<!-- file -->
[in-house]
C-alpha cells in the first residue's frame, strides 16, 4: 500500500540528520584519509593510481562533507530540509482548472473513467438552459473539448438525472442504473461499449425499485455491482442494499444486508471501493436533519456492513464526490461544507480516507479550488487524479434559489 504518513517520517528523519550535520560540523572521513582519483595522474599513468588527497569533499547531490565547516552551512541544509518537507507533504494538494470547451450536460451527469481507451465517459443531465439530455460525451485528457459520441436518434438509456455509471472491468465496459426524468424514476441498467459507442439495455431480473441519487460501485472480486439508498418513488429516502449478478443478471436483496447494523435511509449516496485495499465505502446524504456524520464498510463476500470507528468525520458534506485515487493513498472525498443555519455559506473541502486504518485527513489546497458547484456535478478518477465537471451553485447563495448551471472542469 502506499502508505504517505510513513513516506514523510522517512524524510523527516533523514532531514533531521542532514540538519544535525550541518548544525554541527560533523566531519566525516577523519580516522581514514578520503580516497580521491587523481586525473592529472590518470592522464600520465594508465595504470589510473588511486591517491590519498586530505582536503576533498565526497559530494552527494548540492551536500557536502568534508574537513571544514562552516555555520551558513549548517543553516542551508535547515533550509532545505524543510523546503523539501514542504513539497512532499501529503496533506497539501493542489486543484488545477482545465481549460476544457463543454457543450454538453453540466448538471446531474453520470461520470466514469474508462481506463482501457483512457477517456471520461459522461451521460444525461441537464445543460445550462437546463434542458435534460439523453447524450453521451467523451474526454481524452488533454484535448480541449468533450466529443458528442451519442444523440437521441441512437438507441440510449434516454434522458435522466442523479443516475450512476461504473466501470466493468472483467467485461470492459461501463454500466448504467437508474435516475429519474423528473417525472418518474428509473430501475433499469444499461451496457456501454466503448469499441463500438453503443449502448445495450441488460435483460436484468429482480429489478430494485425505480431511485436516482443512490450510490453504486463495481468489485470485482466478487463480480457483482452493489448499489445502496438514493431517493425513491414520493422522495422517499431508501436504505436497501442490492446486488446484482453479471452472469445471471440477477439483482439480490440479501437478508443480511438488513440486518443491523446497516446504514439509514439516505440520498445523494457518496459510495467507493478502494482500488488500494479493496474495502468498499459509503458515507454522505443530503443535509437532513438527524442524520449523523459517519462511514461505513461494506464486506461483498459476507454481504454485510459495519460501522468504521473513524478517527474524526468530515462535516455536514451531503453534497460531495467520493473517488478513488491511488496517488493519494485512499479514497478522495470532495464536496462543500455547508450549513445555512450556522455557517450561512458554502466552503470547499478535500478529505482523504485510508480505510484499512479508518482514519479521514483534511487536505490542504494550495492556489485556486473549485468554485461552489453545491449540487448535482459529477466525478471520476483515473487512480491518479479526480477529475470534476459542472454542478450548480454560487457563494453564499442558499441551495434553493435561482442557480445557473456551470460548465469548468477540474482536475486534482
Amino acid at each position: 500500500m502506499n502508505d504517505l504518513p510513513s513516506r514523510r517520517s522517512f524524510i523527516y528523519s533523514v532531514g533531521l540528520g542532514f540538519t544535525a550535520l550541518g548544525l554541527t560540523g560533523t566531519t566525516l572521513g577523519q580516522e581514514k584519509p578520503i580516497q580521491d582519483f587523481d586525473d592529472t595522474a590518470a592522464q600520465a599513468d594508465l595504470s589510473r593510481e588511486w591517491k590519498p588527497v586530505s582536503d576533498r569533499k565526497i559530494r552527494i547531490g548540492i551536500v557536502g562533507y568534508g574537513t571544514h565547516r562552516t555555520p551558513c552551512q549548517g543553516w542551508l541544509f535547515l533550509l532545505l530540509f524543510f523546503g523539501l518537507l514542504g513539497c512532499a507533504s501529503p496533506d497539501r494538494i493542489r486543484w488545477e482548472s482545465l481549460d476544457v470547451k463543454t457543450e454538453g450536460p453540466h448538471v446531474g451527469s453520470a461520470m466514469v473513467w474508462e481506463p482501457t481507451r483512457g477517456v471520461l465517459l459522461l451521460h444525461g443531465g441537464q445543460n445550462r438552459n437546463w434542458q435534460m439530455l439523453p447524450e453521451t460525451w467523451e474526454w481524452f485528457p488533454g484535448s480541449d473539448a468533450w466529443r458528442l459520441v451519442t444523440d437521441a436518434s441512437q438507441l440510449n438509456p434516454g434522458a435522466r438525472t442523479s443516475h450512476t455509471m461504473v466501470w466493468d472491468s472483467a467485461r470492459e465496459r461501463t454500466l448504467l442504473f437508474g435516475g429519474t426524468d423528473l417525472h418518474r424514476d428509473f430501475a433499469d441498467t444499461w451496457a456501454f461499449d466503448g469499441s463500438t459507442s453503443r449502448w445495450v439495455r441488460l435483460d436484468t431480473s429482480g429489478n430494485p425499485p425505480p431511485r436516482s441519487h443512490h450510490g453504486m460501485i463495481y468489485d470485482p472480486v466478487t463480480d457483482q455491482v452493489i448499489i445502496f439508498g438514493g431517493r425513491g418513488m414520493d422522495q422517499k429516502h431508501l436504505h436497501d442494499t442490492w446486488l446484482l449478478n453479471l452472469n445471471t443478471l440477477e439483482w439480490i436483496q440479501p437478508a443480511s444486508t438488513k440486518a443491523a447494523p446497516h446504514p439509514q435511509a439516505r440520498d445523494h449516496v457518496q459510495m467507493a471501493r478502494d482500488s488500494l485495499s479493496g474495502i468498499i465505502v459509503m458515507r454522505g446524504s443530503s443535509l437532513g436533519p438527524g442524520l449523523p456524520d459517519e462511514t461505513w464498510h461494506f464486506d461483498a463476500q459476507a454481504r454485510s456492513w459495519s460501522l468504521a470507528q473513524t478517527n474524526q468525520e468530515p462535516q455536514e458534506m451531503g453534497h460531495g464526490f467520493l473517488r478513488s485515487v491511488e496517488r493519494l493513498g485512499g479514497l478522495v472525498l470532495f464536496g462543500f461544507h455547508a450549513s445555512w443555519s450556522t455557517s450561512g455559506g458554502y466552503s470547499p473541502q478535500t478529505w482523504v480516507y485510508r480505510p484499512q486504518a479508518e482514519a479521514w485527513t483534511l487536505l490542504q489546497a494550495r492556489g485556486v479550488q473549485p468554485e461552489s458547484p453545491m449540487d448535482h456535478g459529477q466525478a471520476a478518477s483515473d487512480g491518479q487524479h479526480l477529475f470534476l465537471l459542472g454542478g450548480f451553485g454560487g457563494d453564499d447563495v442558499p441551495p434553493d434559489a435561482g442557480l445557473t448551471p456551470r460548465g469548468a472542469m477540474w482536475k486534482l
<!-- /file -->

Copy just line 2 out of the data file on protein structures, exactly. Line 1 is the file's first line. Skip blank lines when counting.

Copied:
C-alpha cells in the first residue's frame, strides 16, 4: 500500500540528520584519509593510481562533507530540509482548472473513467438552459473539448438525472442504473461499449425499485455491482442494499444486508471501493436533519456492513464526490461544507480516507479550488487524479434559489 504518513517520517528523519550535520560540523572521513582519483595522474599513468588527497569533499547531490565547516552551512541544509518537507507533504494538494470547451450536460451527469481507451465517459443531465439530455460525451485528457459520441436518434438509456455509471472491468465496459426524468424514476441498467459507442439495455431480473441519487460501485472480486439508498418513488429516502449478478443478471436483496447494523435511509449516496485495499465505502446524504456524520464498510463476500470507528468525520458534506485515487493513498472525498443555519455559506473541502486504518485527513489546497458547484456535478478518477465537471451553485447563495448551471472542469 502506499502508505504517505510513513513516506514523510522517512524524510523527516533523514532531514533531521542532514540538519544535525550541518548544525554541527560533523566531519566525516577523519580516522581514514578520503580516497580521491587523481586525473592529472590518470592522464600520465594508465595504470589510473588511486591517491590519498586530505582536503576533498565526497559530494552527494548540492551536500557536502568534508574537513571544514562552516555555520551558513549548517543553516542551508535547515533550509532545505524543510523546503523539501514542504513539497512532499501529503496533506497539501493542489486543484488545477482545465481549460476544457463543454457543450454538453453540466448538471446531474453520470461520470466514469474508462481506463482501457483512457477517456471520461459522461451521460444525461441537464445543460445550462437546463434542458435534460439523453447524450453521451467523451474526454481524452488533454484535448480541449468533450466529443458528442451519442444523440437521441441512437438507441440510449434516454434522458435522466442523479443516475450512476461504473466501470466493468472483467467485461470492459461501463454500466448504467437508474435516475429519474423528473417525472418518474428509473430501475433499469444499461451496457456501454466503448469499441463500438453503443449502448445495450441488460435483460436484468429482480429489478430494485425505480431511485436516482443512490450510490453504486463495481468489485470485482466478487463480480457483482452493489448499489445502496438514493431517493425513491414520493422522495422517499431508501436504505436497501442490492446486488446484482453479471452472469445471471440477477439483482439480490440479501437478508443480511438488513440486518443491523446497516446504514439509514439516505440520498445523494457518496459510495467507493478502494482500488488500494479493496474495502468498499459509503458515507454522505443530503443535509437532513438527524442524520449523523459517519462511514461505513461494506464486506461483498459476507454481504454485510459495519460501522468504521473513524478517527474524526468530515462535516455536514451531503453534497460531495467520493473517488478513488491511488496517488493519494485512499479514497478522495470532495464536496462543500455547508450549513445555512450556522455557517450561512458554502466552503470547499478535500478529505482523504485510508480505510484499512479508518482514519479521514483534511487536505490542504494550495492556489485556486473549485468554485461552489453545491449540487448535482459529477466525478471520476483515473487512480491518479479526480477529475470534476459542472454542478450548480454560487457563494453564499442558499441551495434553493435561482442557480445557473456551470460548465469548468477540474482536475486534482